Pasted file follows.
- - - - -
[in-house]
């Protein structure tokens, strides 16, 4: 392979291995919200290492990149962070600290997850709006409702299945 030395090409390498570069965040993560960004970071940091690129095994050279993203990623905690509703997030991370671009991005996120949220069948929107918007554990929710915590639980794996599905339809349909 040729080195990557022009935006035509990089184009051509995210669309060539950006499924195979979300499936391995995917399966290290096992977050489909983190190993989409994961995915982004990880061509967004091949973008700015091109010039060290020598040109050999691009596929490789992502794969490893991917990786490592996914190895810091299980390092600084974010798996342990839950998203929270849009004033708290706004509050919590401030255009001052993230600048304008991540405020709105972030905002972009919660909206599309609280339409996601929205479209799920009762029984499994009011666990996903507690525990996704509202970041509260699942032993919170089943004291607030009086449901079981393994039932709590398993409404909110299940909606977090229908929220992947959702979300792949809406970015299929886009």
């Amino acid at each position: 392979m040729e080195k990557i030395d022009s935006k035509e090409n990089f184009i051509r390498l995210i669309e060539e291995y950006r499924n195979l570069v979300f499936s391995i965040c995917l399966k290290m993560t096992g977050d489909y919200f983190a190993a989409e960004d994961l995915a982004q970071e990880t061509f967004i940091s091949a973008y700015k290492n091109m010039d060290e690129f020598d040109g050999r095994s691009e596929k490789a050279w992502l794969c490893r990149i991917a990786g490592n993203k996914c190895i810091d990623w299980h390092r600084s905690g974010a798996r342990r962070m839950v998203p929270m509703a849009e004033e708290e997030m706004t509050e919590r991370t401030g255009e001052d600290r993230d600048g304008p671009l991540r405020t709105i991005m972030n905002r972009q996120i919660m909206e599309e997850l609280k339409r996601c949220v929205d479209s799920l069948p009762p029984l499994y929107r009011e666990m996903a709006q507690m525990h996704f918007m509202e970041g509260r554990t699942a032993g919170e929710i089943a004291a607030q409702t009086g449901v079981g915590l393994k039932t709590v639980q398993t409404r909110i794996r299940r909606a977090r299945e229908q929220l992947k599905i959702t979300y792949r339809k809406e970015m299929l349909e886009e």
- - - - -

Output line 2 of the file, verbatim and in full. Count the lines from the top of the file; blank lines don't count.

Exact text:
């Protein structure tokens, strides 16, 4: 392979291995919200290492990149962070600290997850709006409702299945 030395090409390498570069965040993560960004970071940091690129095994050279993203990623905690509703997030991370671009991005996120949220069948929107918007554990929710915590639980794996599905339809349909 040729080195990557022009935006035509990089184009051509995210669309060539950006499924195979979300499936391995995917399966290290096992977050489909983190190993989409994961995915982004990880061509967004091949973008700015091109010039060290020598040109050999691009596929490789992502794969490893991917990786490592996914190895810091299980390092600084974010798996342990839950998203929270849009004033708290706004509050919590401030255009001052993230600048304008991540405020709105972030905002972009919660909206599309609280339409996601929205479209799920009762029984499994009011666990996903507690525990996704509202970041509260699942032993919170089943004291607030009086449901079981393994039932709590398993409404909110299940909606977090229908929220992947959702979300792949809406970015299929886009």